Cube Agree GTC Di2 SLT review

Ultegra Di2 long-distance bike

BikeRadar score3.5/5

From the moment you get on the Cube, it’s immediately obvious that it sits in the friendly rather than ferocious camp. It’s not a fit issue, as the 54.5cm top tube is average for the 56cm frame size and the 14.5cm head tube has the potential to create a low, combative position if you switch out the spacer stack.

As soon as you put in a few turns of the pedals, though, you can feel a buoyant spring to the frame rather than the blunt directness of other, stiffer bikes. The teardrop shaped bar tops and comfortable ‘crepe paper’ finish handlebar tape complete the initial ‘warm welcome’ impression. 

    The inevitable rough edges on roads out of town underline the vibration-and pothole-shrugging ability of the generous volume Schwalbe Ultremo ZX tyres, and tapering fork tips.

    The slack seat angle also sits you further back from Cube’s increased rake fork, which lightens the load on your wrists if you’re battering your way through particularly bad bits of tarmac.

    Cube agree gtc di2 slt:
    Cube agree gtc di2 slt:

    While the Agree is a relatively expensive UDi2 bike, you do get a very welcome complete Shimano Ultegra suite, from brakes to reasonably wide-range rear block. The overall smoothness of the bike suits the barely discernible shifts of the Di2 transmission too, and the well-shaped Selle Italia saddle is definitely a pleasant place to spend long days. You even get a ‘free’ wireless computer.

    Considering the frame weighs in at just over a kilo, the complete bike weight is surprisingly high. Worse still is that a lot of that extra weight, compared with the competition, is in the wheels.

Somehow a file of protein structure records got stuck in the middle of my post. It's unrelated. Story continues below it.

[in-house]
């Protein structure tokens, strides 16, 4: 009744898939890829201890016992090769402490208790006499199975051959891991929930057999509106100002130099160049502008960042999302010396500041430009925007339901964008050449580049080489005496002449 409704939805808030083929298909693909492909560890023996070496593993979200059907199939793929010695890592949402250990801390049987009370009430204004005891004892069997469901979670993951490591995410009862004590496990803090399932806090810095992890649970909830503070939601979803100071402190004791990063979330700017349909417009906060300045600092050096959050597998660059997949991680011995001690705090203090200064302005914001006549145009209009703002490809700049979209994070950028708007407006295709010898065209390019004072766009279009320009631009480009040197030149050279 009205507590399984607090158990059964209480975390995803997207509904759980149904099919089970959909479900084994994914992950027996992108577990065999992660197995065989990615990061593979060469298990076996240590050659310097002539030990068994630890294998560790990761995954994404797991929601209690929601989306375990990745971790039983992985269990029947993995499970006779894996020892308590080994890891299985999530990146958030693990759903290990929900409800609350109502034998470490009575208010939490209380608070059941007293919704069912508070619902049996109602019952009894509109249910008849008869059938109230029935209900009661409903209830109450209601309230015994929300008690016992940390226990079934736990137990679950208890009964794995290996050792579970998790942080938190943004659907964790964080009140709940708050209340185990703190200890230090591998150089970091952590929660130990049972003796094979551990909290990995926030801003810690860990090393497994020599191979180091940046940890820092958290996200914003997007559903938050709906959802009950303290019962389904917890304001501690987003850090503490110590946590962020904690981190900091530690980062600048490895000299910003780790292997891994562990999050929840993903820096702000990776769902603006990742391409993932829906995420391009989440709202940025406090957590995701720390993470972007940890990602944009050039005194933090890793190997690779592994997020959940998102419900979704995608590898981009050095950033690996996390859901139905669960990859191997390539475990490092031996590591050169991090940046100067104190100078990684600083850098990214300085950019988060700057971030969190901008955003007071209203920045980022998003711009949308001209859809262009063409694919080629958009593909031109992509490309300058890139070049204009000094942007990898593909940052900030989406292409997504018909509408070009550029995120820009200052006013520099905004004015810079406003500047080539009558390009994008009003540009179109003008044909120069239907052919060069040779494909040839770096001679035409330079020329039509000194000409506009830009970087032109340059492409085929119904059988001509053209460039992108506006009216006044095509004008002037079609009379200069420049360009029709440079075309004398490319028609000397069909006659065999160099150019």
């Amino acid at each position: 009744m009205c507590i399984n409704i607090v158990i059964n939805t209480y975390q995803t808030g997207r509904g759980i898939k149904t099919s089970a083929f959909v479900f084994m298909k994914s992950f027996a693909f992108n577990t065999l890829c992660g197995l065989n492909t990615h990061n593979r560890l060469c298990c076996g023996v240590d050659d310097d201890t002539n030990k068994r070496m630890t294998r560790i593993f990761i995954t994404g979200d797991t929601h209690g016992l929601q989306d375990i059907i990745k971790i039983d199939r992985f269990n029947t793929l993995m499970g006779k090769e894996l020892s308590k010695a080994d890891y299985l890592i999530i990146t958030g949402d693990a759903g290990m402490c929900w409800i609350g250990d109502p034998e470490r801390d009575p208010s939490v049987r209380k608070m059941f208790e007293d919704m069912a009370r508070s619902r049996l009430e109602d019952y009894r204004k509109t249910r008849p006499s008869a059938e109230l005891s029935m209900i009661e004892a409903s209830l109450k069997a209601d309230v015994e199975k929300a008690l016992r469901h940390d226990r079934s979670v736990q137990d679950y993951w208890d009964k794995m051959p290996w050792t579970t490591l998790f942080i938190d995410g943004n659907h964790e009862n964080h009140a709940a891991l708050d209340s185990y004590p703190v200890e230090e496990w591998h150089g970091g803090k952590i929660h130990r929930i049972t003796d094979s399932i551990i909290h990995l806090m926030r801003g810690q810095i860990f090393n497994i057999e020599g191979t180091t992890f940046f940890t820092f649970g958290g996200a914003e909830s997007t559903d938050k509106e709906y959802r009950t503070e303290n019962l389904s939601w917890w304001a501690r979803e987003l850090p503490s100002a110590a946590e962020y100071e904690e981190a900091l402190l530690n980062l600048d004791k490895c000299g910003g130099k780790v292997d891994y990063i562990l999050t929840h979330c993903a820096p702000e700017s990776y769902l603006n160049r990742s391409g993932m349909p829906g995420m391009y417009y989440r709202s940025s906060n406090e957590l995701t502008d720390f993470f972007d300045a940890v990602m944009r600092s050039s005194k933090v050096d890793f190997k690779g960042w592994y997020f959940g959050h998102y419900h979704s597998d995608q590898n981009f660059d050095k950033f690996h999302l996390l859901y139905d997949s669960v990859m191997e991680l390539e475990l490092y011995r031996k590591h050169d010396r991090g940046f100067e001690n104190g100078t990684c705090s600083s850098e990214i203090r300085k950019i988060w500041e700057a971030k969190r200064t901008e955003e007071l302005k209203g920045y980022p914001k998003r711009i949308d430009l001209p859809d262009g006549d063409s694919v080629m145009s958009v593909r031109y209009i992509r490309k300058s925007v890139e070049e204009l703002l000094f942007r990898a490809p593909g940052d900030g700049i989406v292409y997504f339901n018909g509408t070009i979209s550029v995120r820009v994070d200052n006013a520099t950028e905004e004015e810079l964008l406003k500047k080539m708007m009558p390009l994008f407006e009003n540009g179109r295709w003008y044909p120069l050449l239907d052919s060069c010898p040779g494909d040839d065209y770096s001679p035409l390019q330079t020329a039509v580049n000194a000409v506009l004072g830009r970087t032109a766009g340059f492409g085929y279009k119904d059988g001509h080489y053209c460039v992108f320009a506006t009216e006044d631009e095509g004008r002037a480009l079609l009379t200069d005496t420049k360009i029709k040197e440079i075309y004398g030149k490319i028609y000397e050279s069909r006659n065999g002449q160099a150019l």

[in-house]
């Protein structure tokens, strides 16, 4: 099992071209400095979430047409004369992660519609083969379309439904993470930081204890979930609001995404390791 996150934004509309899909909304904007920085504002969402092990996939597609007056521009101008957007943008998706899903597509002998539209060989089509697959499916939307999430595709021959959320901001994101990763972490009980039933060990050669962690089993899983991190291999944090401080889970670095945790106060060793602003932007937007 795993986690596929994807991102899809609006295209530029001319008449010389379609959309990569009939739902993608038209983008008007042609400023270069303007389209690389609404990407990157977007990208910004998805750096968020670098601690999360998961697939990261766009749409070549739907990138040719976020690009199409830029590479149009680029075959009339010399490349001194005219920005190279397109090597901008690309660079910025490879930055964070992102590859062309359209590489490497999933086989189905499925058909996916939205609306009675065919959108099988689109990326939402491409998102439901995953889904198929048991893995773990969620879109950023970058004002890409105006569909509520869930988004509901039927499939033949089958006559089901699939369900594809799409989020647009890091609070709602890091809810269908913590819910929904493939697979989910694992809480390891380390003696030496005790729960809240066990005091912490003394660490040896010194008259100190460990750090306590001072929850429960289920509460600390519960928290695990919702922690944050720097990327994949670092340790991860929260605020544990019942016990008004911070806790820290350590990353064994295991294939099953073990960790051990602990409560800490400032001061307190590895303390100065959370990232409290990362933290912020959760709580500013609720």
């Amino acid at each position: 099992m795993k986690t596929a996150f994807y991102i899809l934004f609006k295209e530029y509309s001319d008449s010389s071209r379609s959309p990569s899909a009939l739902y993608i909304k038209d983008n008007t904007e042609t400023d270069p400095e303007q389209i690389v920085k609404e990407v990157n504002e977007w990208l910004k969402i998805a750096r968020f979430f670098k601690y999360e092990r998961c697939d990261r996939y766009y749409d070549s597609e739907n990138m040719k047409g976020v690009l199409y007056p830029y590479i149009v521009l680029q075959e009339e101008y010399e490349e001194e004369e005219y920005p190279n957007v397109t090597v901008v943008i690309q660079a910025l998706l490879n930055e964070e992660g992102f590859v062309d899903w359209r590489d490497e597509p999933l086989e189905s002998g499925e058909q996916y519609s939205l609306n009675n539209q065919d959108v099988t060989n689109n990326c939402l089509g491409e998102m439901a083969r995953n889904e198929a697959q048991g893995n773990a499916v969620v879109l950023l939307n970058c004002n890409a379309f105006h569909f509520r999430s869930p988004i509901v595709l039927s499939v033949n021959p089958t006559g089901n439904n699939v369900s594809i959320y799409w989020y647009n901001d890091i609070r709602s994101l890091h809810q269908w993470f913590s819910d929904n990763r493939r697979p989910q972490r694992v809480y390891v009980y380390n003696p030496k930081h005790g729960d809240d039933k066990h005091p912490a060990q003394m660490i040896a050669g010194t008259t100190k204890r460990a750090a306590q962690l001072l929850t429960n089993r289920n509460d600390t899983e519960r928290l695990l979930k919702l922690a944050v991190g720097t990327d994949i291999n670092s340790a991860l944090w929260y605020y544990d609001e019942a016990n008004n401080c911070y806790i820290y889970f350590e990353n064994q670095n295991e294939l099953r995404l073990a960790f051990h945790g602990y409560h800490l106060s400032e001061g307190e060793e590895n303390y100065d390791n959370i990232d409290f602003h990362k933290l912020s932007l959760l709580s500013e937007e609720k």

Until you’re unfortunate enough to get a puncture you wouldn’t notice that Cube has saved money with a custom version of the excellent Schwalbe Ultremo ZX carcass on a wire bead, which adds around 90g per tyre over the folding bead rubber.

    The DT Swiss wheels themselves are slightly weighty too, despite the fancy-looking notched flange hubs at their centre. Add the slight bounce in frame and fork, and acceleration is noticeably muffled.

    The Cube fork also slows steering slightly from its previous peppy character, with the rearward weight positioning and occasional front end flutter promoting a lazy swinging approach to corners rather than a combative drive.

    This article was originally published in Cycling Plus magazine, available on Apple Newsstand and Zinio.

    Guy Kesteven

    Freelance Writer, UK
    Guy started filling his brain with cycle stats and steaming up bike shop windows back in 1980. He worked the other side of those windows from '89 while getting a degree in “describing broken things covered in mud" (archaeology). Dug historical holes in the ground through the early '90s, then became a pro bike tester in '97. Guy has ridden thousands of bikes and even more components the world over since then and can remember them all in vivid, haunting detail. Can't remember where the car keys are, though.
    • Age: 45
    • Height: 180cm / 5' 11"
    • Weight: 68kg / 150lb
    • Waist: 76cm / 30in
    • Chest: 91cm / 36in
    • Discipline: Strict sadomasochist
    • Preferred Terrain: Technical off-piste singletrack and twisted back roads. Up, down, along — so long as it's faster than the last time he did it he's happy.
    • Current Bikes: An ever changing herd of test machines from Tri bikes to fat bikes and everything in between.
    • Dream Bike: His Nicolai Helius AM custom tandem
    • Beer of Choice: Theakston's Old Peculier (not Peculiar)
    • Location: Yorkshire, UK

    Related Articles

    Back to top